Perry Is Right: Social Security Is a Lot Like a Ponzi Scheme

FDR wasn't Bernie Madoff, but his program's severe structural flaws cause it to resemble that of a fraudulent hedge fund

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Now that it is beginning to look like Texas Gov. Rick Perry has a serious shot at nabbing the Republican presidential nomination, his critics have begun dissecting his political views. One particularly controversial one is his claim that Social Security is a Ponzi scheme. As you might guess, progressive groups are particularly disturbed by this assertion, since it implies that he is against entitlements. Although he may be technically wrong, he's basically right.

Why Social Security Is Like a Ponzi Scheme

Zaid Jilani at Think Progress argues that Perry doesn't know what he's talking about:

A Ponzi scheme is an economic arrangement where the money paid into the system by later entrants is paid right back out as benefits to earlier entrants. None of these social insurance programs that Perry mentioned fit this definition. They benefit those who pay into them with guaranteed benefits.

Wait -- what? Social Security fits that precise definition. It was created during the Great Depression by President Franklin D. Roosevelt. Retirees began receiving benefits immediately, without having paid into the program themselves. Those benefits were paid by taxing current workers. So, in fact, Social Security is technically identical to the definition of a Ponzi scheme that Jilani provides.

And Those Guaranteed Benefits?

But what about those "guaranteed benefits"? Don't those make a difference? Well, let's think about this. Imagine if an investment advisor came to you and said:

"Hi there! I want to sell you a retirement vehicle for which you will be provided a guaranteed benefit of x dollars per year after the age of 65. But the money you contribute will be paid to current beneficiaries, while your money will be paid by future beneficiaries. If there's ever a shortfall, we'll just borrow money from China in order to keep the guaranteed benefits coming -- or force future contributors to provide more money. Alternatively, we might increase the age at which you'll receive benefits. And we might even think about means testing your benefit."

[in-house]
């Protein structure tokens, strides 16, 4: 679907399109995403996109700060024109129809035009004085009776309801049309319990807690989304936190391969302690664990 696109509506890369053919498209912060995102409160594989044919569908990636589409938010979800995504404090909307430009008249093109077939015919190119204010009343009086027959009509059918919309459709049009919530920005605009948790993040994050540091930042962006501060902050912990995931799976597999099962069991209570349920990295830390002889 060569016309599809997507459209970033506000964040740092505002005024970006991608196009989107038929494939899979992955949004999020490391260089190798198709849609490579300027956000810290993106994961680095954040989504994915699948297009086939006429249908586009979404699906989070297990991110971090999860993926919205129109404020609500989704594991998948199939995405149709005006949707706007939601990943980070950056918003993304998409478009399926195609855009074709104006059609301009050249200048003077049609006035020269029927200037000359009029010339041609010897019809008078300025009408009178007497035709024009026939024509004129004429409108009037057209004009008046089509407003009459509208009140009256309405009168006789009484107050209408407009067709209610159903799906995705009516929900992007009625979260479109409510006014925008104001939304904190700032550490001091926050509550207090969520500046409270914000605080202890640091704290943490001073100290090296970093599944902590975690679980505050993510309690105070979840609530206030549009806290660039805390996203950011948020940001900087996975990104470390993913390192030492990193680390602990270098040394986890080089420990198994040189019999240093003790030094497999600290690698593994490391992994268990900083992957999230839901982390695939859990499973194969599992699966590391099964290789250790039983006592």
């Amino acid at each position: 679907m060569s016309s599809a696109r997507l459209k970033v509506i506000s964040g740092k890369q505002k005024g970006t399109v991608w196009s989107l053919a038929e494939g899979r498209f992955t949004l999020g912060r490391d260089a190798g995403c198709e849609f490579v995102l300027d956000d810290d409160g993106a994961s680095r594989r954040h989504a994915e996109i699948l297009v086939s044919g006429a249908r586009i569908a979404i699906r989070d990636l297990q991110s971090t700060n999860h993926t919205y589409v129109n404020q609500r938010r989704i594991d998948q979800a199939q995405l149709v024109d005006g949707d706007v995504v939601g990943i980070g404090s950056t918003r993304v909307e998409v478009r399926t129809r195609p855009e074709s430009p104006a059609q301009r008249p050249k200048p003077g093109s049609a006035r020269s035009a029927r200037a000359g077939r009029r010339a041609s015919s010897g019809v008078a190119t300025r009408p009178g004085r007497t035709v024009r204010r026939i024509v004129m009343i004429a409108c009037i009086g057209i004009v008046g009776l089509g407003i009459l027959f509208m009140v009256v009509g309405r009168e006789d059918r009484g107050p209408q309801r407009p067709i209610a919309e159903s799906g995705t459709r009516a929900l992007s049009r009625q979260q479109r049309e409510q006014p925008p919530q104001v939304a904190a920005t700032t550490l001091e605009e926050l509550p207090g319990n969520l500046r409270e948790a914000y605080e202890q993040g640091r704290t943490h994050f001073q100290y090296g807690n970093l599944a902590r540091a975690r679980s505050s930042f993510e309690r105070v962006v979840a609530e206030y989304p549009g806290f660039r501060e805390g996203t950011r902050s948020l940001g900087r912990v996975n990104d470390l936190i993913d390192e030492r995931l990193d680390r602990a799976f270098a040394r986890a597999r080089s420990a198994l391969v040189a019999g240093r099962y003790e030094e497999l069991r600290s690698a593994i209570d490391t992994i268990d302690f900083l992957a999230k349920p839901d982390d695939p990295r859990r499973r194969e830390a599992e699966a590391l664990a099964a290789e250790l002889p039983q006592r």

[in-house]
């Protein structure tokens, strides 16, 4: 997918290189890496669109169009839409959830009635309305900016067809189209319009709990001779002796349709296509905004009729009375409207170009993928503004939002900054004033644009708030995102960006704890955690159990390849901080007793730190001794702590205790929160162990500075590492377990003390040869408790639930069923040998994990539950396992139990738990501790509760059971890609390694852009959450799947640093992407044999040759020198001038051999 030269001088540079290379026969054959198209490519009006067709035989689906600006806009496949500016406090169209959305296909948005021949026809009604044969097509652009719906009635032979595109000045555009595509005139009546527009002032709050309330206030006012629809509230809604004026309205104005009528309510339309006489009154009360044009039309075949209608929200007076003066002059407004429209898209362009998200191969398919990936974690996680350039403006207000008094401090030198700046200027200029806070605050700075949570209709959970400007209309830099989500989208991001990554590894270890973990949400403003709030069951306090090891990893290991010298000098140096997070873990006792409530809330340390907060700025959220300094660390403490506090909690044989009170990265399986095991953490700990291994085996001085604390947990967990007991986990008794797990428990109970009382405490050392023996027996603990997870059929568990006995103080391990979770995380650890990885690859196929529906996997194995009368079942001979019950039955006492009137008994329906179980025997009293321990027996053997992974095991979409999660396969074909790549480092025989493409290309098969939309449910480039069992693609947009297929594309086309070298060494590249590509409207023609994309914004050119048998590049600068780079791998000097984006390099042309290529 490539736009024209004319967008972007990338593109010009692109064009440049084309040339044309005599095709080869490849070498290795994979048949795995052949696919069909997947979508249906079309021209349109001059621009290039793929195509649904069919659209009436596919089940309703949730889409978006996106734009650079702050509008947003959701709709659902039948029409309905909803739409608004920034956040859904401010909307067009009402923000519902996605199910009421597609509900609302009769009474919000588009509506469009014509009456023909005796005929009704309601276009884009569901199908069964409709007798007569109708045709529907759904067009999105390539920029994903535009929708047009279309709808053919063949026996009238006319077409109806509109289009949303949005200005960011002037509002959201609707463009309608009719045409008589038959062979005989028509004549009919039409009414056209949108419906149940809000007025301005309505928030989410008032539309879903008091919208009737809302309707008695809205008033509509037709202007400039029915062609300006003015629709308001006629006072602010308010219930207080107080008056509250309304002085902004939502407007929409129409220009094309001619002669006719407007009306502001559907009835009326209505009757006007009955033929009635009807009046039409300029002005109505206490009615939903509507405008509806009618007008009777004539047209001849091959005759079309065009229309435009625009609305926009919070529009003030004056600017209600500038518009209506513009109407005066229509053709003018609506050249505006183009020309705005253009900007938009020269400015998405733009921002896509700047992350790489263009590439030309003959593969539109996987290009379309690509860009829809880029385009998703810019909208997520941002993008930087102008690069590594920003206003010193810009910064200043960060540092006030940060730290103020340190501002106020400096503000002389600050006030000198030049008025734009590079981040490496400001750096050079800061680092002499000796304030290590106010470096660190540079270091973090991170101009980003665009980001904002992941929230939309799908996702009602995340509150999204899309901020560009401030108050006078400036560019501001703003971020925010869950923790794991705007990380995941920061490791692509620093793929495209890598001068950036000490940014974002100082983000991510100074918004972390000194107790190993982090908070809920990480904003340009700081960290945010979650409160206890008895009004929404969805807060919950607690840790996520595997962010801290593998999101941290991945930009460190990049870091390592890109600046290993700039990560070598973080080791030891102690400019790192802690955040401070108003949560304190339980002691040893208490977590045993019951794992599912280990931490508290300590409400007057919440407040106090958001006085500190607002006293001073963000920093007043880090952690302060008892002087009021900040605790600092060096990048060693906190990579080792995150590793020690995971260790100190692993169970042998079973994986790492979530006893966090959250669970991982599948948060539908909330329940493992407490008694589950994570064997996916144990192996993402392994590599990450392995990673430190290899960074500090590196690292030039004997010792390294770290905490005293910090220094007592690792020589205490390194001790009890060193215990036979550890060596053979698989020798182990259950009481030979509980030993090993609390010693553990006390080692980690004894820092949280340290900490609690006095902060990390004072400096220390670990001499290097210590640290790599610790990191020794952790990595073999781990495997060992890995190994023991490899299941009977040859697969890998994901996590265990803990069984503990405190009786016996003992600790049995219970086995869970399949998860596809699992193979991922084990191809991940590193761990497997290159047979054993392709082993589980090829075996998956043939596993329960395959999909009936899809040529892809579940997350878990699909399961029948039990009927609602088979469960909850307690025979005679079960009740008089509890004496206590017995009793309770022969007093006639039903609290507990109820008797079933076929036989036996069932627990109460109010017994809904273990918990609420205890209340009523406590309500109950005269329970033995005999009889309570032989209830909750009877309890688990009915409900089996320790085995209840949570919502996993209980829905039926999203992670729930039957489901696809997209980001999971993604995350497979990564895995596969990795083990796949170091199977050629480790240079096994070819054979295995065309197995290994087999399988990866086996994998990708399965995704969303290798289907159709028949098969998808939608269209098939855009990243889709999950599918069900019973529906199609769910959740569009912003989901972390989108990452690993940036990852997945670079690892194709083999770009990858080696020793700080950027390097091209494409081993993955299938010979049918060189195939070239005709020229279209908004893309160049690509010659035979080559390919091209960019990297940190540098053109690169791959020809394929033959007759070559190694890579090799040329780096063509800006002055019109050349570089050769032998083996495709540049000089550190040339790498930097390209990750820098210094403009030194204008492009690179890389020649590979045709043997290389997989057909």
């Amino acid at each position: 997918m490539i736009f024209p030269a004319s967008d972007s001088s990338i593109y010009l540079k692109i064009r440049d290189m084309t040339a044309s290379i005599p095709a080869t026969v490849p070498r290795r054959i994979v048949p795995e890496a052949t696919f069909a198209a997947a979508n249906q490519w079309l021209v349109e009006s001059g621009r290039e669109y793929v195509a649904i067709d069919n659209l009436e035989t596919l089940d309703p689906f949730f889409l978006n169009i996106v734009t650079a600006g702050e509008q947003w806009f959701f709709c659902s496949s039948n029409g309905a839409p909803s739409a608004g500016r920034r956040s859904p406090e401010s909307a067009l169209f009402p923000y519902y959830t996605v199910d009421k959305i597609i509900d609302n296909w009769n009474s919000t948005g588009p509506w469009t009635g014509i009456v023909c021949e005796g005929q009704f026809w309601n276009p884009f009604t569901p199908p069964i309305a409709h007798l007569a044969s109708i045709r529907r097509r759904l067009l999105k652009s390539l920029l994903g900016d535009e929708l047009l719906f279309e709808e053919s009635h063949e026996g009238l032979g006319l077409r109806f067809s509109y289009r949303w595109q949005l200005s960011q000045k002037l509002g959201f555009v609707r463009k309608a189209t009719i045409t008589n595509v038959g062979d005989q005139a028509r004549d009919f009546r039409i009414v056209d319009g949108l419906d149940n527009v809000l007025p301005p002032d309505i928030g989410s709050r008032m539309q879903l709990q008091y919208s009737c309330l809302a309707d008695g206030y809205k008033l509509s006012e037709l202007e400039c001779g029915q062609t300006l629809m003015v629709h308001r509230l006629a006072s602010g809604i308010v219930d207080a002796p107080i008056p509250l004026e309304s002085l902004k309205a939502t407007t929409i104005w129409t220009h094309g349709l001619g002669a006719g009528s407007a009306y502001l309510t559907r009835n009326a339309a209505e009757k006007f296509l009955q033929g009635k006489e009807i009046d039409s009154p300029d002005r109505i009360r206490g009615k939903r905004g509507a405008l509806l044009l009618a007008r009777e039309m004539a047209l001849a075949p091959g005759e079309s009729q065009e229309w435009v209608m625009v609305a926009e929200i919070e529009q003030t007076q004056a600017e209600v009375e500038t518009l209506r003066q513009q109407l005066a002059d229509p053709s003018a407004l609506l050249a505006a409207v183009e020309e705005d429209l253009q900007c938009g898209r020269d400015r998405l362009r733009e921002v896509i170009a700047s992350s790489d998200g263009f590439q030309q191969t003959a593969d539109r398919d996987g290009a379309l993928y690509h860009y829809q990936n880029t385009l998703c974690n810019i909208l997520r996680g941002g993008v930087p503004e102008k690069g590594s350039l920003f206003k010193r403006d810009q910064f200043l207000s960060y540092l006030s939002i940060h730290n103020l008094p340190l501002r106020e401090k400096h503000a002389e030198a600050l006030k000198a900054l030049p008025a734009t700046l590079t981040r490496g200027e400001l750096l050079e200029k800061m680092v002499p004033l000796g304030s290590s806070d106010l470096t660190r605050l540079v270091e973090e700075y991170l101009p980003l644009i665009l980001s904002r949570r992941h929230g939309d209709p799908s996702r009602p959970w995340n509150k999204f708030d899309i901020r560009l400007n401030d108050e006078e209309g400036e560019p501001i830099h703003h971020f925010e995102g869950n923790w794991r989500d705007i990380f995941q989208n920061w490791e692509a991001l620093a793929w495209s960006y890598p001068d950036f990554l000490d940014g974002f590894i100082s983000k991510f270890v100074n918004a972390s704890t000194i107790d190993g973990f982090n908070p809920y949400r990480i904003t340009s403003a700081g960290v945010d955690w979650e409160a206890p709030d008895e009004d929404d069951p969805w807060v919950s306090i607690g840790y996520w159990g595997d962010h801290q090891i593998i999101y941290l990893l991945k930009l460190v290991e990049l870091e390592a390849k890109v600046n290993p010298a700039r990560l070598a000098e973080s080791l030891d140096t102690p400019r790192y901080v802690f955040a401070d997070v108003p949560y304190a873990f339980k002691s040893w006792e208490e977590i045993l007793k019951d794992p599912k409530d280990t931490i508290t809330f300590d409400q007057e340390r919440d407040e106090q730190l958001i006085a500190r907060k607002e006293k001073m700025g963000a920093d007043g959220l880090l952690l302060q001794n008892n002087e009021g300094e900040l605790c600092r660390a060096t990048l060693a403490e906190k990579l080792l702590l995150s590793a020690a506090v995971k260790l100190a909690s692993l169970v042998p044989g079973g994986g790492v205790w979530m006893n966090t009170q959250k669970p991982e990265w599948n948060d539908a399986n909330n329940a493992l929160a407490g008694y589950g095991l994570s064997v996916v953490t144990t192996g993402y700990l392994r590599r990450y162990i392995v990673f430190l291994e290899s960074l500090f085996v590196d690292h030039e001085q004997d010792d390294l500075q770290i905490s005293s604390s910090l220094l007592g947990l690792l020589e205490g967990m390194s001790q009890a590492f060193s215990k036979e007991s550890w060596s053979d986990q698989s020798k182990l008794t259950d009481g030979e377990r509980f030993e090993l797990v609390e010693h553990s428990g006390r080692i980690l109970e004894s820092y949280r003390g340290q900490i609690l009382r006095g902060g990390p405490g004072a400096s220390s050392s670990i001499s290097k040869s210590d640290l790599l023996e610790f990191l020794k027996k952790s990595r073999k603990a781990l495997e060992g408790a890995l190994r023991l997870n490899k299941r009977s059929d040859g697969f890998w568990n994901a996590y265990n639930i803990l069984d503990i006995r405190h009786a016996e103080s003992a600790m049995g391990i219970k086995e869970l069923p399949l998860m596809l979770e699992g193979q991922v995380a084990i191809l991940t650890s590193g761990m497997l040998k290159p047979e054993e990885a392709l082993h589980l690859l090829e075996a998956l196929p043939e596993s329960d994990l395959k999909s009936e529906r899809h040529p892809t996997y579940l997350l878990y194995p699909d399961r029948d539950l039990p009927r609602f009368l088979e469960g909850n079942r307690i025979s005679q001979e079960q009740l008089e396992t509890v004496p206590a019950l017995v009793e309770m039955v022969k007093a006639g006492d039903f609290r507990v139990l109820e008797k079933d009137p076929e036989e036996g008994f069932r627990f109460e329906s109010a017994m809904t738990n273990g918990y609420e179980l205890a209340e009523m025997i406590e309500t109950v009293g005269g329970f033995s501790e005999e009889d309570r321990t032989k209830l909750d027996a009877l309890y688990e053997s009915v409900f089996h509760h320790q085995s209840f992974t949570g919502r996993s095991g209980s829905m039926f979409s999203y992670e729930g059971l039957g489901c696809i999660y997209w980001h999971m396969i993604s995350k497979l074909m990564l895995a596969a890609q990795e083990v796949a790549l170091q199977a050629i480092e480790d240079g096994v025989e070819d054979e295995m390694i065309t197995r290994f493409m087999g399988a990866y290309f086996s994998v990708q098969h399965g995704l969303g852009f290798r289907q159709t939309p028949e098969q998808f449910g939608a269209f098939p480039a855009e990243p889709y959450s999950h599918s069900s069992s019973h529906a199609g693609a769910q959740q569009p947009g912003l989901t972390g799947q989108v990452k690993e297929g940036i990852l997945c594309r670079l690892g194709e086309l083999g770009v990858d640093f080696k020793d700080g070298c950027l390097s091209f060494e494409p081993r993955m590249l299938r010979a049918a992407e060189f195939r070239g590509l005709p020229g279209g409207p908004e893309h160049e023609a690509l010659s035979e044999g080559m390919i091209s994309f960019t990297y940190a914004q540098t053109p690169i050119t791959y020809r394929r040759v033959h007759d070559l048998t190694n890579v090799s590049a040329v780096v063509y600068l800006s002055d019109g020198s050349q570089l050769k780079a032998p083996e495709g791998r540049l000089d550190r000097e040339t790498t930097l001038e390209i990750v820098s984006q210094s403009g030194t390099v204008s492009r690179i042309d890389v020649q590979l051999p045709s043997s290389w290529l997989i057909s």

All of those supposed "guaranteed benefits" sure come with a lot of caveats, don't they? Is it even fair to call those benefits guaranteed? For all we know, the U.S. could continue to run into deficit problems for the next few decades and could feel compelled to do away with Social Security altogether. We have no real guarantee that political whims won't change.

So when provided that deal would you say, "That sounds great! Sign me up!"? I know I wouldn't. Of course, this is precisely the way Social Security works, and it's mandatory, so we've got no choice but to comply.

Other Defenses

There are several other arguments for why Social Security actually isn't like a Ponzi scheme. They're all weak.

No One Is Being Misled

First, don't people know exactly what they're getting into with Social Security? There's no shady investment manager promising lucrative returns, like we saw with Bernie Madoff's Ponzi scheme, for example.

But aren't Americans being somewhat misled by Social Security? If the benefits age rises, then people were misled. If the government decides to means test benefits, then Americans were misled. Just because, deep down, we might realize that Social Security will be a pretty raw deal for future generations doesn't mean it's suddenly far preferable to a regular old Ponzi scheme.

Not Doomed to Fail

Next, in an alternate world Social Security might have been just fine. If population growth had continued to increase forever, then it would never have run into money problems, and it all would have been sustainable.

Presented by

Daniel Indiviglio was an associate editor at The Atlantic from 2009 through 2011. He is now the Washington, D.C.-based columnist for Reuters Breakingviews. He is also a 2011 Robert Novak Journalism Fellow through the Phillips Foundation. More

Indiviglio has also written for Forbes. Prior to becoming a journalist, he spent several years working as an investment banker and a consultant.

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